Concentration of Asian Openbill
Asian Openbill or Asian Openbill stork is found mainly in the Indian subcontinent and Southeast Asia. Young Asian Openbill disperses widely after fledging. These birds ringed at Bharatpur District of Rajasthan have been recovered 800 km east and a bird ringed in Thailand has been recovered 1500 km west in Bangladesh. The species is very rare in the Sind and Punjab regions of Pakistan, but widespread and common in India, Sri Lanka, Burma and Thailand.
Structure of Asian Openbill
Asian Openbill or Asian Openbill stork is greyish white with glossy black wings and tail and the adults have a gap between the arched upper mandible and recurved lower mandible. Young birds are born without this gap which is thought to be an adaptation that aids in the handling of snails, their main prey. Although resident within their range, they make long distance movements in response to weather and food availability.
Colour of Asian Openbill
Asian Openbill Stork is predominantly greyish white with glossy black wings and tail that have a green or purple sheen. The name is derived from the distinctive gap formed between the recurred lower and arched upper mandible of the beak in adult birds. Young birds do not have this gap. The cutting edges of the mandible have a fine brush like structure that is thought to give them better grip on the shells of snails. The mantle is black and the bill is horn-grey. At a distance, they can appear somewhat like a white stork or Oriental stork.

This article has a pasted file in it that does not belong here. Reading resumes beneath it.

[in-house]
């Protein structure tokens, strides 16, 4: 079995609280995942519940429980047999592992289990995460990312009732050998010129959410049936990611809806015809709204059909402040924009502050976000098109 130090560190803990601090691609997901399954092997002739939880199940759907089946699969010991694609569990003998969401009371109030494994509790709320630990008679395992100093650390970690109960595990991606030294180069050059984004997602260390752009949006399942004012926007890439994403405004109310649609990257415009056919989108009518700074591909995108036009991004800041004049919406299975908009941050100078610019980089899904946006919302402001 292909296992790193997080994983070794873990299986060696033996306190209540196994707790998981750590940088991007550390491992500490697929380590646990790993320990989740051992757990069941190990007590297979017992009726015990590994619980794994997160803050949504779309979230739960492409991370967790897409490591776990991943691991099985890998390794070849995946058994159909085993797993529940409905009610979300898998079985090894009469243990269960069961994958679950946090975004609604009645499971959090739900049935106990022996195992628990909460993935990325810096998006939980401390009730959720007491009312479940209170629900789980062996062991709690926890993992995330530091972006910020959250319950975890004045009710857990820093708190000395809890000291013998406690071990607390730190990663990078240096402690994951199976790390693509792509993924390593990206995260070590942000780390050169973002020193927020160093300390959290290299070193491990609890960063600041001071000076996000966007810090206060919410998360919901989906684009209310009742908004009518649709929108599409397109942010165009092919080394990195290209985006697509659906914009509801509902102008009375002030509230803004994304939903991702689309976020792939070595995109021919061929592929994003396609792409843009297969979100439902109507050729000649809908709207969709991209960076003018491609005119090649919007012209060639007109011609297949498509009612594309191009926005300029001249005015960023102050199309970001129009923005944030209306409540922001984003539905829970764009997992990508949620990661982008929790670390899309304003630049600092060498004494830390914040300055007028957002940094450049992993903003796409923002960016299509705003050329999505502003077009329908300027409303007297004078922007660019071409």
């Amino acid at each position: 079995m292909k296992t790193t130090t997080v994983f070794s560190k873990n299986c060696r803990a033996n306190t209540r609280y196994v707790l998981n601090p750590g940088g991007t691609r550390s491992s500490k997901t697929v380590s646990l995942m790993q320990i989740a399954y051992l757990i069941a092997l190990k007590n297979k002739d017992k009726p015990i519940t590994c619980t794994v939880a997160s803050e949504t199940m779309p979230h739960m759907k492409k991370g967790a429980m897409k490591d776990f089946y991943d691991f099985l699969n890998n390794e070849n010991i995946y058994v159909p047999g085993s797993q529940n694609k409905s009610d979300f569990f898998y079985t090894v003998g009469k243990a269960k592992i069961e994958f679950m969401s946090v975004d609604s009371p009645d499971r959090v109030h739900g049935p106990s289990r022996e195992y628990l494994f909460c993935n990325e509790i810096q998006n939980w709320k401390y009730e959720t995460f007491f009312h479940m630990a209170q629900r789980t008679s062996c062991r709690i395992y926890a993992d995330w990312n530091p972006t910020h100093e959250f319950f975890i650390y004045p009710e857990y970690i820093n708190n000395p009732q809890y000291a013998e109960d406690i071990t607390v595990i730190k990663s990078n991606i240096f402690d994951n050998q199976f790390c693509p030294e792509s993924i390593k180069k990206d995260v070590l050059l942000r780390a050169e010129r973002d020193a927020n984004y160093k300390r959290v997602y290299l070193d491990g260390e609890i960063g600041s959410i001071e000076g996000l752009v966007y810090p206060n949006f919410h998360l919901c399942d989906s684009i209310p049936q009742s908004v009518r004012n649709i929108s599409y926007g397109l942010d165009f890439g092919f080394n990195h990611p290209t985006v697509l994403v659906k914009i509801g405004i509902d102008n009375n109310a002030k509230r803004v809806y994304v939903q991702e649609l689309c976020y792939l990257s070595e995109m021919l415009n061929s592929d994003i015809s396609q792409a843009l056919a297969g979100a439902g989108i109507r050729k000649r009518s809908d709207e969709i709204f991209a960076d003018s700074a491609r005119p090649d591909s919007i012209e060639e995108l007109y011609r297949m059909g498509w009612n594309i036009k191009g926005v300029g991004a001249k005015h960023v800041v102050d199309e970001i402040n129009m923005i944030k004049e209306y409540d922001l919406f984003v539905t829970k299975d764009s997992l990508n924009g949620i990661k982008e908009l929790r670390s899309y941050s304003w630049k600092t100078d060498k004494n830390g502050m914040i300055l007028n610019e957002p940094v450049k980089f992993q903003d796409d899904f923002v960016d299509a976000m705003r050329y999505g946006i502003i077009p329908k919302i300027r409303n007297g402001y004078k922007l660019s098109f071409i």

Legs of Asian Openbill
The short legs of Asian Openbill or Asian Openbill stork are pinkish to grey, reddish prior to breeding. Non-breeding birds have a smoky grey back instead of white. Young birds are brownish-grey and have a brownish mantle. Like other storks, the Asian openbill is a broad-winged soaring bird, which relies on moving between thermals of hot air for sustained flight. They are usually found in flocks but single birds are not uncommon. Like all storks, it flies with its neck outstretched. It is relatively small for a stork and stands at 68 cm height.
Habitats of Asian Openbill
The usual foraging habitats of Asian openbill or Asian openbill stork are inland wetlands and are only rarely seen along river banks and tidal flats. Asian openbills move widely in response to habitat conditions. Storks are regularly disoriented by lighthouses along the southeast coast of India on overcast nights between August and September. Asian openbill like many other storks forages at wetlands, reaching them by flying with wing flapping interspersed with gliding. During the warmer part of the day, they also soar on thermals and have a habit of descending rapidly into their feeding areas.
Behaviour of Asian Openbill
The groups of Asian openbills forage together in close proximity in shallow water or marshy ground on which they may walk with a slow and steady gait. The Asian openbill feeds mainly on large molluscs, especially Pila species, and they separate the shell from the body of the snail using the tip of the beak. The tip of the lower mandible of the beak is often twisted to the right. This tip is inserted into the opening of the snail and the body is extracted with the bill still under water.
Breeding Season of Asian Openbill
The breeding season of Asian Openbill is after the rains, during July to September in northern India and November to March in southern India and Sri Lanka. They may skip breeding in drought years. Asian Openbills are building a rough platform of sticks often on half-submerged trees typically laying two to four eggs.
Nestling of Asian Openbill
The nesting trees are shared with those of egrets, cormorants and darters. Nesting colonies are sometimes in highly disturbed areas such as inside villages. The nests are close to each other leading to considerable jostling among neighbours. Both parents take turns in incubation, the eggs hatching after about 25 days. The chicks of Asian openbill emerge with cream coloured down and are shaded by the loosely outspread and drooped wings of a parent Asian Openbill.